With just a quick glance at a loggerhead shrike, you might mistake it for a mockingbird, as both birds are a blend of gray, black, and white. A closer look reveals the shrike’s flesh-tearing bill (shaped like a falcon’s bill), black mask, and its overall big-headed appearance and compact shape—quite different from the lanky mockingbird. In flight, loggerhead shrikes flash white wing and tail spots. Its song is a rich, burry warble, underscoring its standing as our only truly predatory songbird.
The loggerhead shrike has a surprisingly musical voice. Short, burry whistles are interspersed with harsh, nasal notes and buzzes.
The loggerhead shrike is much more common in the southern portions of its range, where it is a year-round resident. In the Northeast, this bird has vanished as a breeder due to reforestation, competition from other birds, and the effects of pesticides. Loggerhead shrikes prefer open country, such as pastures and grasslands with short grass and scattered, thorny trees or fencerows with barbed wire. They perch—body horizontal—in the open on wires and fences.
Grasshoppers are the loggerhead’s primary prey, but small amphibians, reptiles, mammals, and birds are also taken. Lacking the strong talons of a hawk, the shrike carries prey items to a convenient thorny perch, where it impales its victim. This holds the food item in place, allowing the shrike to use its sharp, hooked bill to tear apart its prey —hence the common nickname “butcher-bird.” When food is abundant, the shrike will impale prey for later consumption. One such “larder” in North Carolina held 15 small snakes on a single, thorny bush.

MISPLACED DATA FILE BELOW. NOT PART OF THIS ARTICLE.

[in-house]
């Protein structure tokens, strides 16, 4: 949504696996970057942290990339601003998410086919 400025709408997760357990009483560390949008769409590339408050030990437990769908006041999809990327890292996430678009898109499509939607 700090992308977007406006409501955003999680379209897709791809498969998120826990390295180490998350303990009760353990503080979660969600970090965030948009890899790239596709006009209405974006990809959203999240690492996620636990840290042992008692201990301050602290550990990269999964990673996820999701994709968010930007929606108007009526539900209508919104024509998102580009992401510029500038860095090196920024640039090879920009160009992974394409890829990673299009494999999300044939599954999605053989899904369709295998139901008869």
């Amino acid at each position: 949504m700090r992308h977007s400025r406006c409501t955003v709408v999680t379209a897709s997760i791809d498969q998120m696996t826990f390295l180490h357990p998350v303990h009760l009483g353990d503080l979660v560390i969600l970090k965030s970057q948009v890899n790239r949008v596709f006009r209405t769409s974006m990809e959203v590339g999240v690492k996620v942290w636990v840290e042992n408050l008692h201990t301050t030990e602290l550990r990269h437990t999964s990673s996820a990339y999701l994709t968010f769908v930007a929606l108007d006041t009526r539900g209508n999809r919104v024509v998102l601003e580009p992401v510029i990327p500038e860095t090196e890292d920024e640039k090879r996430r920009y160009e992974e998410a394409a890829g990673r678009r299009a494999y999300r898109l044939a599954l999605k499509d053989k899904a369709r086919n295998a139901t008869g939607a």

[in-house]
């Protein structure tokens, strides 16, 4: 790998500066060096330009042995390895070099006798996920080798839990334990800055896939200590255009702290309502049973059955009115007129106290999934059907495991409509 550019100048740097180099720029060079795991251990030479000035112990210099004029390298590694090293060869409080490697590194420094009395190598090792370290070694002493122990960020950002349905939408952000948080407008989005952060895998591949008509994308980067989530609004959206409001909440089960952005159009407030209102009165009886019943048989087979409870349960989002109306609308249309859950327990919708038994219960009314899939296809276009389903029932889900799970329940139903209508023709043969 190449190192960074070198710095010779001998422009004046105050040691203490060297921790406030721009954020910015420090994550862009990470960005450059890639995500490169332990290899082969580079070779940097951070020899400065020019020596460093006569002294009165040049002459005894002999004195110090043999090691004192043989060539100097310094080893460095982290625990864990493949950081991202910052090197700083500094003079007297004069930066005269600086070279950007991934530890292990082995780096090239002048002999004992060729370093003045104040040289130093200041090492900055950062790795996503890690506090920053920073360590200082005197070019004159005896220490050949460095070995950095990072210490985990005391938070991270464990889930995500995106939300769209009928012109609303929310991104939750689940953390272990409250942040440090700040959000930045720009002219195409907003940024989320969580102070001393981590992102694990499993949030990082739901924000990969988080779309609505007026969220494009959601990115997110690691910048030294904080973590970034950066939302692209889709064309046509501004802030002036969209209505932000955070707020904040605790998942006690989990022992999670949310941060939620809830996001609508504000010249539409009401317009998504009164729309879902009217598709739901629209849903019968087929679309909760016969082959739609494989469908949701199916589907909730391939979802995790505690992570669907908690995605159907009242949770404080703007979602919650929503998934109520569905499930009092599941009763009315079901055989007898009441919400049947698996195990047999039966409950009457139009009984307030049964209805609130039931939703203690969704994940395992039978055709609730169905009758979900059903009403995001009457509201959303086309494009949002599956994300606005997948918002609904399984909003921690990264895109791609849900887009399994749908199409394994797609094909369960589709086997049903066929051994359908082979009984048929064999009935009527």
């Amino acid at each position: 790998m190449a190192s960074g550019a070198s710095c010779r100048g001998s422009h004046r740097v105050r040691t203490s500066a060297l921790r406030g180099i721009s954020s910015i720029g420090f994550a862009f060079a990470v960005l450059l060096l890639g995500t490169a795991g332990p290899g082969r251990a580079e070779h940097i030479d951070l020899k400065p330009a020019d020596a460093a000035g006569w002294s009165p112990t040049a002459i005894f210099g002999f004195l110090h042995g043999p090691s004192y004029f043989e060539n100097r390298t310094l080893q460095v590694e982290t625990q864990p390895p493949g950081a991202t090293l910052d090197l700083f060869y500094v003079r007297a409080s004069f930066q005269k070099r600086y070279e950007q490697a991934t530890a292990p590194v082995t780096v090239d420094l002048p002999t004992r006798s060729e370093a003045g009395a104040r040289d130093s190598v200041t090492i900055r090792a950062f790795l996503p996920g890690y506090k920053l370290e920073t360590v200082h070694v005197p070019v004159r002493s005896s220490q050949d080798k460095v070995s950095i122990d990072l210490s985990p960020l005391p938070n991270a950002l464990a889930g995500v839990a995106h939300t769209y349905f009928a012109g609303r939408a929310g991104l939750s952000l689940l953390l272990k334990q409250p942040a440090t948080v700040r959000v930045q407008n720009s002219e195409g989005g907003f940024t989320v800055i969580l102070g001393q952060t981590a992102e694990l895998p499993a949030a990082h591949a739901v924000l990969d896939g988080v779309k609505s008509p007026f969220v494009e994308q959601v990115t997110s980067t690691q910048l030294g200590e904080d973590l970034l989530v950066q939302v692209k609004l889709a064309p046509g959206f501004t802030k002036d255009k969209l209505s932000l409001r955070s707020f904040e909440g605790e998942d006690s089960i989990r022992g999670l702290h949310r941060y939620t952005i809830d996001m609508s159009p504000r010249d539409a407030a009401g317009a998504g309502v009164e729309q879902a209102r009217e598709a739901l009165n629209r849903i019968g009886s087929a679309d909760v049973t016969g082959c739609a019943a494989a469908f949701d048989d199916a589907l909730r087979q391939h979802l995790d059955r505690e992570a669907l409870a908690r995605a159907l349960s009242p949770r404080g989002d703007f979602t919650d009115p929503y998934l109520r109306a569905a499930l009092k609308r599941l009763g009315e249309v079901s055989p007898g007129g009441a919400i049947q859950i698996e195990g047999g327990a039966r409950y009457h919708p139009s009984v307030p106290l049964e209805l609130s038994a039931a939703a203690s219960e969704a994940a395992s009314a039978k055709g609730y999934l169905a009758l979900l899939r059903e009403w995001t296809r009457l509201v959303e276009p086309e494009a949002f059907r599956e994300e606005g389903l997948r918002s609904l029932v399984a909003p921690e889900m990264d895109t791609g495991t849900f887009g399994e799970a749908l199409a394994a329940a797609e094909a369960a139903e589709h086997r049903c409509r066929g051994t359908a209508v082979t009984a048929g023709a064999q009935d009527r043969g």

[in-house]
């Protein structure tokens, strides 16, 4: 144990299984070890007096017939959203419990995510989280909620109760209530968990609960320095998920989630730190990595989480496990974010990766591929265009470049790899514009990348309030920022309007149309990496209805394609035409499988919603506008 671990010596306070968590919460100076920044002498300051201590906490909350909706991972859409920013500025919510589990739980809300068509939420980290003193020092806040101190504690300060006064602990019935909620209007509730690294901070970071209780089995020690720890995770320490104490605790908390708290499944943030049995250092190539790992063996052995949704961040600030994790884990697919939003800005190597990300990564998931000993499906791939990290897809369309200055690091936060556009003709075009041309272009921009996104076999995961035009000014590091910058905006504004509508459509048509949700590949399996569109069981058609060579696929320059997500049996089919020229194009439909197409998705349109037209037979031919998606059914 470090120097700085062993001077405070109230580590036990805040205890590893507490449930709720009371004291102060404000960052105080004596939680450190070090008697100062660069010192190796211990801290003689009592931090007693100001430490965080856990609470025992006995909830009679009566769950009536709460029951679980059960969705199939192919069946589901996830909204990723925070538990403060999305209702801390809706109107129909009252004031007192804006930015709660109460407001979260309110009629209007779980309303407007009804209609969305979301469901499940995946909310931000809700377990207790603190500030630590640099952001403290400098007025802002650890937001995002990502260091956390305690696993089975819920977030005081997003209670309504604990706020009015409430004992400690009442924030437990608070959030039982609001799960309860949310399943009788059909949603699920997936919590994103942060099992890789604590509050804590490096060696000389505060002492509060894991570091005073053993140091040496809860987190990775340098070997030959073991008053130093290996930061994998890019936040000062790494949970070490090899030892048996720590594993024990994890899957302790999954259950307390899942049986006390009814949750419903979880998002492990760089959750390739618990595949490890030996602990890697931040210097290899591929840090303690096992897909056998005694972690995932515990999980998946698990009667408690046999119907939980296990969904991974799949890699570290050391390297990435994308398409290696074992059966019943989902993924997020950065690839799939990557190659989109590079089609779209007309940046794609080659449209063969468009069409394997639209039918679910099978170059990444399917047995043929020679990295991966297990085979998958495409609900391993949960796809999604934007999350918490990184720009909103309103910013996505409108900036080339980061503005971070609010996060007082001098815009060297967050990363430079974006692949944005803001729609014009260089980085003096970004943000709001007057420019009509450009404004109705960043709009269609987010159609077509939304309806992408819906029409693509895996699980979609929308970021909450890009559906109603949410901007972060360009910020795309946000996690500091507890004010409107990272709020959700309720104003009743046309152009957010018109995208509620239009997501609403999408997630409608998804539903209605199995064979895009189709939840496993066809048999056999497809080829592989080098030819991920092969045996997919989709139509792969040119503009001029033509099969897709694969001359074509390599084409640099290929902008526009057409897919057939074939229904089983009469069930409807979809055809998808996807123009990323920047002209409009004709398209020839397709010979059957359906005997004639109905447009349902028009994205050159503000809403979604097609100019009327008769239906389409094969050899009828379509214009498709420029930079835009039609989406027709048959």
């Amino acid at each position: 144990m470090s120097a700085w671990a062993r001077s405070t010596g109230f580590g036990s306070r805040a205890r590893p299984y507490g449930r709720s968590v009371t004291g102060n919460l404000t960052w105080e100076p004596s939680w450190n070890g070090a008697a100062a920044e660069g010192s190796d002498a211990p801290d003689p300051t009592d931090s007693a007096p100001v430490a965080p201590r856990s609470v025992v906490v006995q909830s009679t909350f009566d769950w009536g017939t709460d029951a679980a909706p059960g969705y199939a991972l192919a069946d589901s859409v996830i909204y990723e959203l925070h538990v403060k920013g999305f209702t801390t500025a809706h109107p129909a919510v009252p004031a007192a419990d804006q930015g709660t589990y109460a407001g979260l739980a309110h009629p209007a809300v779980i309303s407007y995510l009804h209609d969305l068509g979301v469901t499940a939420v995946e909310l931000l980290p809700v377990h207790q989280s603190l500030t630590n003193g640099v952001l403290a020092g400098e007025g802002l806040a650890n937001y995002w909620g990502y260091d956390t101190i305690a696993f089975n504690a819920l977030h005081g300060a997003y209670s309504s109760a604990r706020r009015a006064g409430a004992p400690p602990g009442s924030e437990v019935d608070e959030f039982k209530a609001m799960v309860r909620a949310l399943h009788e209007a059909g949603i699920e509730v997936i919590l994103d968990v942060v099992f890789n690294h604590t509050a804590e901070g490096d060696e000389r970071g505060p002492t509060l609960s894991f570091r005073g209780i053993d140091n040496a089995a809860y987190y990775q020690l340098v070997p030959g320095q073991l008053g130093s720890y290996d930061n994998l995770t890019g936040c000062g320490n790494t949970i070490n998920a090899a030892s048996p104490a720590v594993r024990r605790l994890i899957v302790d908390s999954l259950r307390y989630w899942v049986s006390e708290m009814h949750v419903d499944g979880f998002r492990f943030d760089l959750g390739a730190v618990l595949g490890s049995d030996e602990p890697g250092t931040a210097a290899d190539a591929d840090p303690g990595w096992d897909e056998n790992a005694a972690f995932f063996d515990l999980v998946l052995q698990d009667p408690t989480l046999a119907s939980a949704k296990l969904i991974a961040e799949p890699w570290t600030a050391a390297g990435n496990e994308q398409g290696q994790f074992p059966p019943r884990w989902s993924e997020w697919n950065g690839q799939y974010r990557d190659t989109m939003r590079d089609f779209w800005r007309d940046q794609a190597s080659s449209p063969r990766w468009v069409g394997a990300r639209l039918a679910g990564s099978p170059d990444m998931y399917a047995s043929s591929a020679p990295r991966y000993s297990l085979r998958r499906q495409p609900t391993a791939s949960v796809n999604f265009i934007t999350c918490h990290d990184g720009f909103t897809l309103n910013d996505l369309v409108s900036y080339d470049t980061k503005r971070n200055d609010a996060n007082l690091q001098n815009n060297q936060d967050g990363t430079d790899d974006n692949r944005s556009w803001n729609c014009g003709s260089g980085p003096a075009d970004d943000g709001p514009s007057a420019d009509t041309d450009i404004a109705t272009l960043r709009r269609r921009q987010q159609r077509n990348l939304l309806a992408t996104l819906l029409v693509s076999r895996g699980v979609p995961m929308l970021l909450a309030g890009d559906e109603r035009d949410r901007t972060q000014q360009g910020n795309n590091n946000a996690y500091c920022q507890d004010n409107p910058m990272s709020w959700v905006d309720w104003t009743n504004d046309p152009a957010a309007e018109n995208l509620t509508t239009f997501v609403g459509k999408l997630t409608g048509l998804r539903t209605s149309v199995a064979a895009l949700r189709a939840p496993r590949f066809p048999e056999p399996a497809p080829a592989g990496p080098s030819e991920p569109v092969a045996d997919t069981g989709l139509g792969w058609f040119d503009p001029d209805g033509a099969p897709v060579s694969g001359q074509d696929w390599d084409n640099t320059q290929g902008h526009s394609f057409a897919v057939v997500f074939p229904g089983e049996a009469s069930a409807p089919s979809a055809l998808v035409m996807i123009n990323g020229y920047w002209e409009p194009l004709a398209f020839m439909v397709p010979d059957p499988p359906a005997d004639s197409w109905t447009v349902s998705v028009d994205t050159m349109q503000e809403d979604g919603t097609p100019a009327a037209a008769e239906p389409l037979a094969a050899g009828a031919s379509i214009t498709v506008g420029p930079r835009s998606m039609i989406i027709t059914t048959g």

The female shrike builds the nest in a tree or thorny shrub from materials collected by the mated pair. The cup-shaped nest is woven from bark strips, twigs, and plant stems and is lined with soft animal fur, feathers, or grass. About five eggs are laid, and the female alone handles the 16-day incubation period, though her mate brings her food. Young loggerhead shrikes remain in the nest for up to 20 days, and then remain in the nest area for about a week after fledging.
The loggerhead shrike and its relative the northern shrike have the folk name of butcher-bird for their habit of impaling prey on thorns or fence wire as a butcher hangs out slabs of meat.
2 thoughts on “Loggerhead Shrike”
Think I saw a shrike on a wire along Johnson Road in West Linn, OR for the first time …
Hi Ms. Boswell, Congratulations on spotting a shrike! They’re such cool birds! Both loggerhead and northern shrike turn up in your area. Other local birders might be interested to hear about the bird. Please visit this website, http://audubonportland.org/local-birding/rare-bird-alert and consider joining the group to share your sighting with others who might like to try to find it, too.
Dawn Hewitt, Bird Watcher’s Digest